Here, we can see that his identity is a product of two ethnic backgrounds (Andersen 2011). By avoiding the risk of essentialism, Bhabha explains that negative people are always the ones behind a unified definition of identity to mobilize support for their personal pursuits (Drake 2003). Therefore, any issue that may be perceived to be contrary to the idea of unified culture is perceived to be radical.

The concept of ‘hybridity’ (as a platform to explain personal identity) has been firmly supported by Bhabha and Hall but by a long shot, it was used as a fearful discourse of racial mixing that characterized a large part of the 18th century.

The common notion characterizing this period was firmly entrenched in scientific ideals which perpetrated the assumption that Africans, Asians and other ethnic minorities were mainly inferior to the white race (and the fear of miscegenation that followed the popularity of this ideology suggested that hybrid identities were going to neutralize the European race). In fact, hybrid identities were perceived to be more inferior to the minority traces (blacks, Asians, pacific islanders and the likes) (Drake 2003).

Therefore, according to Bhabha, the notion of colonial ‘hybridity’ altered the state of power because it produced colonial ambivalence among colonial masters. Bhabha gives the example of how cohesive groups in the society have expressed their dominance over other groups (based on group identities) and proposes that this perception of identity is not factual because of its insensitivity to the awareness of subject positions (Drake 2003).

In other words, Bhabha proposes that identity should move beyond the singularities of individual ownership to the processes that create these cultural differences. Similarly, if two groups were to clash because of their cultural differences, the basis for the conflict should be assumed to be the identity space between the two different groups. The conflict zone can similarly be perceived to be the hybrid culture.

Bhabha and Hall therefore perceive identity from the “in between” spaces existing between two divergent cultural groups that profess different identities.

When we use Bhabha and Hall’s understanding of identity (in the cultural context), we can easily understand Karim’s personal journey to find his identity. Born in a post-colonial Indian culture and a post-imperialist English society, Karim’s identity should not be perceived from any of the two extremes.

This is Bhabha’s argument and basis for criticism against the individualistic perception of identity. Instead, he proposes the cultural divide between the Indian and British cultures as the new paradigm for analyzing personal identities (Drake 2003). Therefore, in Karim’s situation, we would understand his identity from the cultural space between the Indian and British cultures. This is the hybrid identity that characterizes the definition of identity in the post-colonial world.

The idea of a nation being uniquely pure and holistic is therefore flawed, according to Bhabha and Hall’s perception of culture. This view has been expressed in different pieces of literature written by the two cultural theorists. Bhabha’s works have mainly been borrowed from the narrative, the Location of Culture while Hall’s works have mainly been cited from Cultural Studies and Its Theoretical Legacies. Bhabha’s assertions have also been supported by the commitment theory.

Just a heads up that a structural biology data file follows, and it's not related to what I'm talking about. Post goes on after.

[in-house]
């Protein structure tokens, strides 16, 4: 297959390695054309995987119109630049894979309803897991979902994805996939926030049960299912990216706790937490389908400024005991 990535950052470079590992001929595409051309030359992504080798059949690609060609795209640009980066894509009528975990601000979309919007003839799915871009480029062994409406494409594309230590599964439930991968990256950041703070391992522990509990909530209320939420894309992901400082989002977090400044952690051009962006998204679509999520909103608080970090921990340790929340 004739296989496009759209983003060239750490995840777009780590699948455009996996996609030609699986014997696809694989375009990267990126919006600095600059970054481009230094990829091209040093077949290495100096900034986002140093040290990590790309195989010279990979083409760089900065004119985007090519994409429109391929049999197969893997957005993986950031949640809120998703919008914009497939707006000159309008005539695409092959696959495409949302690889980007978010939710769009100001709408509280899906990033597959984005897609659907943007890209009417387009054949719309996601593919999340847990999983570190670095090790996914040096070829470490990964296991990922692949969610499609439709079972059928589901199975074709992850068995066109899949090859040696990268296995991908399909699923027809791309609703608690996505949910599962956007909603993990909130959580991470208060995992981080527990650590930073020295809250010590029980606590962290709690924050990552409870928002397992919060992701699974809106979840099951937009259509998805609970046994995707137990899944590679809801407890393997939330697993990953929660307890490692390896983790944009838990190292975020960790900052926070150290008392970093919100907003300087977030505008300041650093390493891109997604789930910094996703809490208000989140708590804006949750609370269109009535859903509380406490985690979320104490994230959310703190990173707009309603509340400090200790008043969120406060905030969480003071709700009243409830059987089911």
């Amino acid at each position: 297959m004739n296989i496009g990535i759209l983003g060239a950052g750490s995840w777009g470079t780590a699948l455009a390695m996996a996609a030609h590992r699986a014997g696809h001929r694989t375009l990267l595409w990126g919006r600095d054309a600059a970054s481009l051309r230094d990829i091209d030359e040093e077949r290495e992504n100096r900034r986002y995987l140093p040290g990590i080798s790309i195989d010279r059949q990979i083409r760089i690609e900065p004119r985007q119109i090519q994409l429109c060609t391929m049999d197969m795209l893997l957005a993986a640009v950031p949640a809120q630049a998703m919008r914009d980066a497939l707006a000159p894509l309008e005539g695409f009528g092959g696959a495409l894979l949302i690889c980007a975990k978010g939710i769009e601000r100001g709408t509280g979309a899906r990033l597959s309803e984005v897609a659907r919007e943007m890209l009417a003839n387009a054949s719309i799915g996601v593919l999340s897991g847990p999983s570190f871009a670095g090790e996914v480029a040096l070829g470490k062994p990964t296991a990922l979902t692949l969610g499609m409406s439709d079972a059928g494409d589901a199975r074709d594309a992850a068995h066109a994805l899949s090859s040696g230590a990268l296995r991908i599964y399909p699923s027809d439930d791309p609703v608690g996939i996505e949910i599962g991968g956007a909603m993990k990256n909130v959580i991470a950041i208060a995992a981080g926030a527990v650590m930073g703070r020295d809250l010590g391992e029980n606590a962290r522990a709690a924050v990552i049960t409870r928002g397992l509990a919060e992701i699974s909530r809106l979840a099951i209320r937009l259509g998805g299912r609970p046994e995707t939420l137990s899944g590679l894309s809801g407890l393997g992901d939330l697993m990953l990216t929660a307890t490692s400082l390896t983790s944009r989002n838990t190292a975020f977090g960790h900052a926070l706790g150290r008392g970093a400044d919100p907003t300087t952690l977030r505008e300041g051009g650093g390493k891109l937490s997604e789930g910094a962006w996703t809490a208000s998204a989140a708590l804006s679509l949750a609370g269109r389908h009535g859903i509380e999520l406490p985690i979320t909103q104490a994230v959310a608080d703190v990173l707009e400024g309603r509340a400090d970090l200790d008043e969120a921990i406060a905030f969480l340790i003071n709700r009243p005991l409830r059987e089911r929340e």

Female/male development of identity

The development of identity among males or females has been largely guided by Erikson’s theory (Streitmatter 1993). However, researchers have often criticized Erikson’s theory for failing to conceptualize the female experience in identity development. Through such criticisms, different authors have analyzed the gender differences between male and female identity development but few have come up with any meaningful differences in identity development between the different genders.

In further studies aimed at investigating whether the process of identity formation differed across the genders and whether the domains across the two genders differ, it was observed that males and females had the same experiences in identity development, except for the foreclosure stage (Streitmatter 1993). Males are more foreclosed that females (especially referring to political ideologies). Similarly, moratorium and identity achievement is more profound in females (when it comes to family-related issues) (Streitmatter 1993).

Principally, when we analyze Karim’s search for personal identity, we see a strong inclination to political and class identity as opposed to his quest for family identity. The quest from family identity would mainly denote a female-centered identity development model (according to Erikson) (Streitmatter 1993). The concept of male socialization therefore greatly defines Karim’s quest to establish an acceptable identity for himself.

Indeed, Erikson’s identity theory can be used to explain Karim’s personal journey to acquire a unique identity. In light of the different identity development processes between the sexes, it is therefore clearly visible that Erikson’s theory on identity development process is mainly skewed towards explaining the masculine development model.

Karim’s identity development process therefore transcends the concepts of intimacy and generalization to take a more political understanding of the cultural differences existing within different societies.

Development of identity and its differences between 1st and 2nd generation immigrants

Many studies have identified the differences between first generation immigrants and second generation immigrants in Europe and other developed nations. Indeed, these two groups have different identity development processes. Among the most prominent differences in the development of identity among first and second generation immigrants is that second generation immigrants develop a strong personal identity during childhood as opposed to later stages in life (Hardison 2007).